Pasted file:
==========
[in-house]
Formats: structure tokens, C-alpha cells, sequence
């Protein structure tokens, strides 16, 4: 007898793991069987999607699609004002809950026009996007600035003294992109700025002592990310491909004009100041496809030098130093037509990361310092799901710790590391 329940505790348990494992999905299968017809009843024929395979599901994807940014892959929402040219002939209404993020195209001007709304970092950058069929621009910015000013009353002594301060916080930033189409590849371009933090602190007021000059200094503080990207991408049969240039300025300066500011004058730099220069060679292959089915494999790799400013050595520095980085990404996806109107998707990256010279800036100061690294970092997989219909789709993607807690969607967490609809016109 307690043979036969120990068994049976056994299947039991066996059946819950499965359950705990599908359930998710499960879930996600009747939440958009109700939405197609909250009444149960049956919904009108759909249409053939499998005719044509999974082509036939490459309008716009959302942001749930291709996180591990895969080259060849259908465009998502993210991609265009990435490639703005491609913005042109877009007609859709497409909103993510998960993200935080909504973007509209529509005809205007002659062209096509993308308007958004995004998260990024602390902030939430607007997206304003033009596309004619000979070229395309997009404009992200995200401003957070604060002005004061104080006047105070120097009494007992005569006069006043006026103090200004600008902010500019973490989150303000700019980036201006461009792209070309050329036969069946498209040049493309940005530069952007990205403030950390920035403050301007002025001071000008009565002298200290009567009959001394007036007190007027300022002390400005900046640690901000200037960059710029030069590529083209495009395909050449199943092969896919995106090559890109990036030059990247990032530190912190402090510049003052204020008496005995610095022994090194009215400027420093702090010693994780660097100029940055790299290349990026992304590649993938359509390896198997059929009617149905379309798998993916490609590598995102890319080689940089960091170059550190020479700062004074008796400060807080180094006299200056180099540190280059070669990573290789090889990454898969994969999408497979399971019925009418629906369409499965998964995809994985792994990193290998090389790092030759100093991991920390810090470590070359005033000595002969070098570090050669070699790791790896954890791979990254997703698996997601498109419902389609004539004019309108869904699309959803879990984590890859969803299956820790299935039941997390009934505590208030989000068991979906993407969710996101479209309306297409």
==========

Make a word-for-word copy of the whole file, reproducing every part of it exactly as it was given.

[in-house]
Formats: structure tokens, C-alpha cells, sequence
């Protein structure tokens, strides 16, 4: 007898793991069987999607699609004002809950026009996007600035003294992109700025002592990310491909004009100041496809030098130093037509990361310092799901710790590391 329940505790348990494992999905299968017809009843024929395979599901994807940014892959929402040219002939209404993020195209001007709304970092950058069929621009910015000013009353002594301060916080930033189409590849371009933090602190007021000059200094503080990207991408049969240039300025300066500011004058730099220069060679292959089915494999790799400013050595520095980085990404996806109107998707990256010279800036100061690294970092997989219909789709993607807690969607967490609809016109 307690043979036969120990068994049976056994299947039991066996059946819950499965359950705990599908359930998710499960879930996600009747939440958009109700939405197609909250009444149960049956919904009108759909249409053939499998005719044509999974082509036939490459309008716009959302942001749930291709996180591990895969080259060849259908465009998502993210991609265009990435490639703005491609913005042109877009007609859709497409909103993510998960993200935080909504973007509209529509005809205007002659062209096509993308308007958004995004998260990024602390902030939430607007997206304003033009596309004619000979070229395309997009404009992200995200401003957070604060002005004061104080006047105070120097009494007992005569006069006043006026103090200004600008902010500019973490989150303000700019980036201006461009792209070309050329036969069946498209040049493309940005530069952007990205403030950390920035403050301007002025001071000008009565002298200290009567009959001394007036007190007027300022002390400005900046640690901000200037960059710029030069590529083209495009395909050449199943092969896919995106090559890109990036030059990247990032530190912190402090510049003052204020008496005995610095022994090194009215400027420093702090010693994780660097100029940055790299290349990026992304590649993938359509390896198997059929009617149905379309798998993916490609590598995102890319080689940089960091170059550190020479700062004074008796400060807080180094006299200056180099540190280059070669990573290789090889990454898969994969999408497979399971019925009418629906369409499965998964995809994985792994990193290998090389790092030759100093991991920390810090470590070359005033000595002969070098570090050669070699790791790896954890791979990254997703698996997601498109419902389609004539004019309108869904699309959803879990984590890859969803299956820790299935039941997390009934505590208030989000068991979906993407969710996101479209309306297409």